Being arrested and charged with a crime in Indiana will cause a person to worry about what will happen to them and how it can damage their future. This is true whether it is a misdemeanor or a felony.
While it is imperative to cobble together an extensive defense and to try and secure an acquittal, there are cases where the person is convicted.
The penalties that accompany a criminal conviction can range from fines to extensive jail time. When the sentence has been served, the criminal record might still present a problem. In these situations, it is worthwhile to think about trying to have the criminal record expunged. Knowing how it can be done and the details as to which criminal convictions are eligible is a fundamental part.
Expungement categories and who is and is not eligible
When trying to get an expungement, the decision will be based on the person’s entire criminal record and not one specific crime. If the person has had a previous conviction expunged, the court considering the new expungement request cannot consider the prior expungement.
Just as it is important to know what convictions can be expunged, it is also important to know what cannot be expunged.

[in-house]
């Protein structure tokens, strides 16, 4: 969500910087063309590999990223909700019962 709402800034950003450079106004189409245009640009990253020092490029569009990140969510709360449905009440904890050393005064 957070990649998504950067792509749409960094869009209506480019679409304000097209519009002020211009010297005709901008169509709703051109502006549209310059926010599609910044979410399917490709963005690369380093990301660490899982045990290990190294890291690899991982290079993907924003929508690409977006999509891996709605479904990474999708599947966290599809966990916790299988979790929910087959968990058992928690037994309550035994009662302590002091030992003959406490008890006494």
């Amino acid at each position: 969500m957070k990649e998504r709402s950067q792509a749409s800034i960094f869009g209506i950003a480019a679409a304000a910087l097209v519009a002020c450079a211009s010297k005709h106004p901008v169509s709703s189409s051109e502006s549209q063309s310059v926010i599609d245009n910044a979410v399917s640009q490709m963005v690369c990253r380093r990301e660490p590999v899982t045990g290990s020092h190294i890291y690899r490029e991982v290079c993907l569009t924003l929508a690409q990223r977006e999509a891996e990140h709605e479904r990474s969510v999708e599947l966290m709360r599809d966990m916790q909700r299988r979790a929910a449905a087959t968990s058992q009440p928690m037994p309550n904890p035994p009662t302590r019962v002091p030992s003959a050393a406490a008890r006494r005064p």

For misdemeanors or Class D felonies or Level 6 felonies that were converted to misdemeanors, those who were convicted of a sexual offense involving minors or violent offenses such as murder or voluntary manslaughter, their cases cannot get expunged. If they were convicted of at least two felony offenses for use of a deadly weapon and they happened in separate incidents, they cannot get an expungement.
Regarding felonies, sex or violent offenders as discussed above; people who committed felonies that led to another person’s death; and people convicted of official misconduct, homicide, human and sexual trafficking, and other sex crimes cannot get an expungement. In some instances, perjury can warrant an expungement.
In Indiana, expungement eligibility is broken into five categories. In Category 1, a person who was placed under arrest but not convicted can get an expungement. For some, they will not even need to worry about requesting an expungement as they will receive one automatically. Those who are acquitted with the charges vacated can get an expungement. A year passing after a person was charged with juvenile delinquency and there was no disposition with the state not prosecuting can also result in automatic expungement.
Those in Category 2 and 3 can get expunged for misdemeanors, Class D felonies and Level 6 felonies. Category 4 applies to those charged with felonies without serious bodily injury or death. Category 5 is for other felonies in which no one was killed.
Expungements can be valuable and having experienced help can achieve it
Given the long-term ramifications of a conviction on a person’s record, it is wise to understand the benefits of getting a record expunged. To get an expungement, it is important to have experienced assistance. This is crucial throughout a criminal case.